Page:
Lyle Smith is a Landmark Education Graduate and former coach in the Self Expression and Leadership Program. 14 years ago he while participating the Landmark Curriculum For Living, he created a Charity Run Called Lyle's Myles. As the son of Missionaries he grew up in the Congo as the Aids epidemic began to spread in Sub Saharan Africa, he was especially affected and felt compelled to do something about it. Since he began Lyles Myles he has moved several times, and each time he has moved the run has moved with him. The run began when Lyle was then 60 years old. The first years the run was 6 kilometers. Each year since that time, the run has added .1 kilometer to where this year it was a 7.3 kilometer run.
Here is a recent Story from The Columbian:
Dorothy Wright-Chitembure, originally of Zimbabwe, spoke to more than 100 participants before Saturday's race. At the post-race celebration in Esther Short park, she said people across Africa appreciate aid, even if it benefits programs in other countries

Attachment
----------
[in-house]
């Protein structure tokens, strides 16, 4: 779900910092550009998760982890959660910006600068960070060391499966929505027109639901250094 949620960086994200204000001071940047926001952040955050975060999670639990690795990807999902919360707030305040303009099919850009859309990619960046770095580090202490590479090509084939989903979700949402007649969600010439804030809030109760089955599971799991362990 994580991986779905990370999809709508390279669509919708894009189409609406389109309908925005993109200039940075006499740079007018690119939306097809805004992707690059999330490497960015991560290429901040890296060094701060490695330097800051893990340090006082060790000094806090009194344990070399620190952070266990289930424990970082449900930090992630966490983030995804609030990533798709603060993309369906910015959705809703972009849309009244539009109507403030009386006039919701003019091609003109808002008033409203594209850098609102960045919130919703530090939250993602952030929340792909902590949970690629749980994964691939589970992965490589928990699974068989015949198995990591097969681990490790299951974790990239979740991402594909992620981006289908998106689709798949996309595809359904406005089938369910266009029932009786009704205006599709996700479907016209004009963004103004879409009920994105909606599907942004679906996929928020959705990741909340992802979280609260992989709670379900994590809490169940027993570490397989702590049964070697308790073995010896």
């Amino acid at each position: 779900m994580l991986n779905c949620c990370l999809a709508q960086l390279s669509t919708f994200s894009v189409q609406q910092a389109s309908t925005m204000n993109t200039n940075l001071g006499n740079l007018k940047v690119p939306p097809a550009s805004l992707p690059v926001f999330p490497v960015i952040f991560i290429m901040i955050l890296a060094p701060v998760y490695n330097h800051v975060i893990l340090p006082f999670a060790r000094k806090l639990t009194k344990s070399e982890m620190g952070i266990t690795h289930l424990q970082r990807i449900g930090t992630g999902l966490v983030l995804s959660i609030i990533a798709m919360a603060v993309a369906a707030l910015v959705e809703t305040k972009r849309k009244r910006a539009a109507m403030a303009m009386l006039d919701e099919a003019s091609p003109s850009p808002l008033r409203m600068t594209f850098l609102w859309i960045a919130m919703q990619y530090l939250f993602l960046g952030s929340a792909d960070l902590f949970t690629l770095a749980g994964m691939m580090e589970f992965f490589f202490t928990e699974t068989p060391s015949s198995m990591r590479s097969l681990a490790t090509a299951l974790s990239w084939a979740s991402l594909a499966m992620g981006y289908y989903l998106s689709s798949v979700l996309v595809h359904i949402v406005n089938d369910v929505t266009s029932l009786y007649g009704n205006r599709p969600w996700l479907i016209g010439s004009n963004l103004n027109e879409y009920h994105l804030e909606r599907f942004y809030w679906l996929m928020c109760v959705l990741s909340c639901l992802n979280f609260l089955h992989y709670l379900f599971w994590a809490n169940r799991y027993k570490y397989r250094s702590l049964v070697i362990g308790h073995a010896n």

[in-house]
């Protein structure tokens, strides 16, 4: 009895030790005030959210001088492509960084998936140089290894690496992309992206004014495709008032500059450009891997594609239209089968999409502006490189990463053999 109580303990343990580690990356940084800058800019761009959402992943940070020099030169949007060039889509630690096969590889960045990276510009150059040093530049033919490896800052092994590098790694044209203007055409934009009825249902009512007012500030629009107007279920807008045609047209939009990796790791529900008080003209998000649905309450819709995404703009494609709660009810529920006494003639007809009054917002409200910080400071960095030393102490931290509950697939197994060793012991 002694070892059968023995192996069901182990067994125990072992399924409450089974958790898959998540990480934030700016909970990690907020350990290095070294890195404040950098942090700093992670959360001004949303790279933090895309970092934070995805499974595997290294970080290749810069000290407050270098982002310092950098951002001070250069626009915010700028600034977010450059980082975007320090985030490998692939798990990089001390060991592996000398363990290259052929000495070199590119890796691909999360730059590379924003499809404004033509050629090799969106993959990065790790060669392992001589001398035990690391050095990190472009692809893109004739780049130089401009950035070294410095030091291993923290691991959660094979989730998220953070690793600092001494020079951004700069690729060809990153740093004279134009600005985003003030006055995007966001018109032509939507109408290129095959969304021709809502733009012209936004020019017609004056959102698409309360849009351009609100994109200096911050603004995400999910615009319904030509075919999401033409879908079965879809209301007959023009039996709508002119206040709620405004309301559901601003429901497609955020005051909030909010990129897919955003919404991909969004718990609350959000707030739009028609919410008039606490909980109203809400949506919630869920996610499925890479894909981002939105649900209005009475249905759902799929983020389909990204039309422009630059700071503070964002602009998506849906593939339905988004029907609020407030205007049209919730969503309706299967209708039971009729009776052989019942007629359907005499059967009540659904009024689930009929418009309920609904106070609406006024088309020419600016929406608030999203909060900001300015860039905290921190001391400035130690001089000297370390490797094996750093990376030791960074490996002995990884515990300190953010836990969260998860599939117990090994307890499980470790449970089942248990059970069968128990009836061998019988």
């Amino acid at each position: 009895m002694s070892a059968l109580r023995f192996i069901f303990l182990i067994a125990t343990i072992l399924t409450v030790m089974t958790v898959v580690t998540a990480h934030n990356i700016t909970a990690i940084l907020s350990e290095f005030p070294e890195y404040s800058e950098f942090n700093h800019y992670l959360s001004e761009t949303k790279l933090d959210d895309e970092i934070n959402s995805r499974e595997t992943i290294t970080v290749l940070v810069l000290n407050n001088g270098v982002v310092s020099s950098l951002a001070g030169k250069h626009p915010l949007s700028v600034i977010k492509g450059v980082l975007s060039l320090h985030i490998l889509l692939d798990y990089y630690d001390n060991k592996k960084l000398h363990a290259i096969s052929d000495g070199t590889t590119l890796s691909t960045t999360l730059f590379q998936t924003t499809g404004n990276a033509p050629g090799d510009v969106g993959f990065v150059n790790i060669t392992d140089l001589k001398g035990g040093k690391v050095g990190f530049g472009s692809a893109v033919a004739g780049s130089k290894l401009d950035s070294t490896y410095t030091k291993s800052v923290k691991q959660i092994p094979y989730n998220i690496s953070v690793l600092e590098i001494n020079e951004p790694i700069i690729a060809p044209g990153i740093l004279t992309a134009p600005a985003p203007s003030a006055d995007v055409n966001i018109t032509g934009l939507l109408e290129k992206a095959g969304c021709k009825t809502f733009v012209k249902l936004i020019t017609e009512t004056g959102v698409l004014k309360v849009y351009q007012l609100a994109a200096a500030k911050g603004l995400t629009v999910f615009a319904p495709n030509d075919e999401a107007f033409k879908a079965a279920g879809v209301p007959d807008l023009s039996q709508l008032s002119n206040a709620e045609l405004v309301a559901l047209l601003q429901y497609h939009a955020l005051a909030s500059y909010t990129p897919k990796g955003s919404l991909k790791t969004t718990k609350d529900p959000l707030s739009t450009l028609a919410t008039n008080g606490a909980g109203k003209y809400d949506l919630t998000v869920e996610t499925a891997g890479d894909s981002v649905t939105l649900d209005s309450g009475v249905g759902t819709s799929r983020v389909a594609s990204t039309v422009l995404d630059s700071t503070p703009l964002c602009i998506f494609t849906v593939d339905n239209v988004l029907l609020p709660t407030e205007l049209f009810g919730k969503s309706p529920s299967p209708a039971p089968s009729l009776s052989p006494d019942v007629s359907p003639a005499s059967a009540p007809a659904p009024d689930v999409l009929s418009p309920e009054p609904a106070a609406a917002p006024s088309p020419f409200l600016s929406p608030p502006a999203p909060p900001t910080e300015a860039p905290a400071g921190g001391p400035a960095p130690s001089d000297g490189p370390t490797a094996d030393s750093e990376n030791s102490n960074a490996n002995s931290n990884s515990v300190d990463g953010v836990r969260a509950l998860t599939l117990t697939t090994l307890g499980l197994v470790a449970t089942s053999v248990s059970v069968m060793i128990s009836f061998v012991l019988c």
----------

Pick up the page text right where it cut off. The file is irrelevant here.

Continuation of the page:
"People are taking all this time to come here for people they don't even know," Wright-Chitembure said. "Coming from Africa and seeing how much it helps people back there, I feel so blessed and honored to be here."
Participants Elaine and Barbara Stellini of Hazel Dell felt equally honored to do some of the helping. "The feeling of community, that felt good," Elaine said. "You feel like you're doing something for someone somewhere else."
The race benefited Martha's Pantry for the first time. The food bank also provides personal hygiene items and clothing to local families affected by HIV/AIDS.
Although runners who beat Lyle in the 7.3-kilometer race were disqualified, the fastest "disqualifieds" still received trophies.
"We had the kids with us," Elaine Stellini said. "So we didn't have any problem with that, because we were pretty slow."
Did you know?
Lyle Smith started Lyle's Myles when he lived in Naperville, Ill., and kept the races going after moving to Vancouver, with the first local race in 2003. Lyle's Myles is not measured in myles, or even miles. Smith picked kilometers, he said, because they're shorter and easier to run.
The race was originally 6.0 kilometers to mark Smith's 60 years. He's added 0.1 kilometers every year.
Smith grew up in the Congo, where his parents were missionaries.
Smith once ran actual marathons, before an Achilles injury and a "fat injury" slowed him down.